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 Historians over the past few centuries have been heavily influenced by a Marxist view of the world and of human events. In this understanding of the past, present and future, great external forces such as the competition of the classes, stages of economic development and powerful historical and sociological forces somehow determine human behavior and explain human history as well as current events. These theories have, in effect, turned human history on its head.

No longer can or should the individual count for much since it is these outside, inexorable forces that are pushing all of us along, whether we wish it or not. The eventual result of such beliefs and theories is that individual human beings really count for little. It is these beliefs that were able, in the 20th century, to bring about the destruction of tens if not even hundreds of millions of people in order to ‘construct a better world.’ In other words, the individual is only a cog in the great machine of the determinist view of the human story. These theories still exist and find popularity in academia, in the rarefied atmosphere that willfully ignores the destruction they have wrought over the recent centuries. I personally find it depressing to hear of this drivel repeated from the lips of these ‘experts’ and ‘wise men.’ This is just another example of the arrogance and elitism that afflicts much of the academic world in our time.
Over the last two centuries many Jews have subscribed to the above theories of history and current events. However, Judaism itself and traditional Jewish ideas and values stand in opposition to such determinist views of human life and society. Judaism sees history as the work of individuals, who, because of their own free will and individuality, shape events, form ideas and influence the progress of human civilization. Individuals created Judaism and the Jewish nation was formed by the actions and beliefs of individuals.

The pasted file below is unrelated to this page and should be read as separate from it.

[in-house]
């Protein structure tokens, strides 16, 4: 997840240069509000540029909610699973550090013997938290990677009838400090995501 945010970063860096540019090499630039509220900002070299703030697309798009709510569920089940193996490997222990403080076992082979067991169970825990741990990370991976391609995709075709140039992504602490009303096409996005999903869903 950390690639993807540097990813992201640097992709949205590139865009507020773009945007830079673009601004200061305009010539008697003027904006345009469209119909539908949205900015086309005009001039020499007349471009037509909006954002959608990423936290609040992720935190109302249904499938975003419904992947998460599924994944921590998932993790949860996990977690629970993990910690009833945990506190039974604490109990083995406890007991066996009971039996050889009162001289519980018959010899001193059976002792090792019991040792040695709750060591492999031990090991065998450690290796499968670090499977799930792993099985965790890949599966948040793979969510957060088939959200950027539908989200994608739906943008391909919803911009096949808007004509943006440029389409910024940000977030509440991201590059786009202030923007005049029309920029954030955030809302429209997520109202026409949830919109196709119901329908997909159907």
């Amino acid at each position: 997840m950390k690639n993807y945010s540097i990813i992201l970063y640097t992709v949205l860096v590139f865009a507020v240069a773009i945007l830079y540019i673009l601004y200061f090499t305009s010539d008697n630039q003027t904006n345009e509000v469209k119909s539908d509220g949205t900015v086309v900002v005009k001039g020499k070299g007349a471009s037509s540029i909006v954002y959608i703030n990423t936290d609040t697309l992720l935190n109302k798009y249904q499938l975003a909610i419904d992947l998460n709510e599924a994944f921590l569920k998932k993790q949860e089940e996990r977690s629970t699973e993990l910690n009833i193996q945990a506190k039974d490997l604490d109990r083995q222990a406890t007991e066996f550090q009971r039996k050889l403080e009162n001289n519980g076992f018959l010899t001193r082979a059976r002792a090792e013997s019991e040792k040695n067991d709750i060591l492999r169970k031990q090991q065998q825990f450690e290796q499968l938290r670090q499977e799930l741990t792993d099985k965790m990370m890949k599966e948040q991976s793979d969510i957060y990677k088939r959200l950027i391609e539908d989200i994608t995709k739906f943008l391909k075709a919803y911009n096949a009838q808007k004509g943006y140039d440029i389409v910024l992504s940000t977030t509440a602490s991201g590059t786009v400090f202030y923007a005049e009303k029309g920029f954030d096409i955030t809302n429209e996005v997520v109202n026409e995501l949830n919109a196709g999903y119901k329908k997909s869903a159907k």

Even though Judaism believes that events in this world are influenced and guided by Heavenly forces, nevertheless it is the free choice of individuals and their actions that determines what occurs in this world and forms the outlines and basis of all human history. This is a central belief of Jewish life and is repeated many times in the holy Scriptures and the Talmud.
An individual has great powers and is of immense worth. That is why Judaism treasures human life above all other values. It states that the life of an individual is equal to that of the entire world. It allows for very rare exceptions to this rule of behavior and attitude of the mind and heart. Physically, and in terms of raw materials, a human being may not be worth very much. But emotionally, spiritually and intellectually, every human being is priceless, and beyond assessment and monetary measurement.
It requires a great deal of self-worth and a deep understanding of one's own being to feel important in a world of 7 billion other individuals. But that is a flawed way of looking at things. Every individual has his or her own specific DNA that does not exist anywhere else amongst those other billions of individuals. Our Creator values us as individuals and did not intend to make us all the same. The challenge of life is to retain our individuality and to also incorporate ourselves into the general human race. This is a challenging goal, but it is simply the only way that we can determine our value and our purpose in living life in this world.
Too much individuality can lead to narcissism and arrogance. No individuality makes life meaningless and without true purpose. Judaism always preaches balance in life in order to avoid social, intellectual and religious pitfalls. We see the earliest manifestations of individuality in the youngest and smallest of infants because that is the basis for human existence and purpose. We should never allow individuality to be completely stifled but we should also be aware that carried to an extreme it will be a negative trait harmful to the individual and to general society.
Shabbat shalom
Berel Wein

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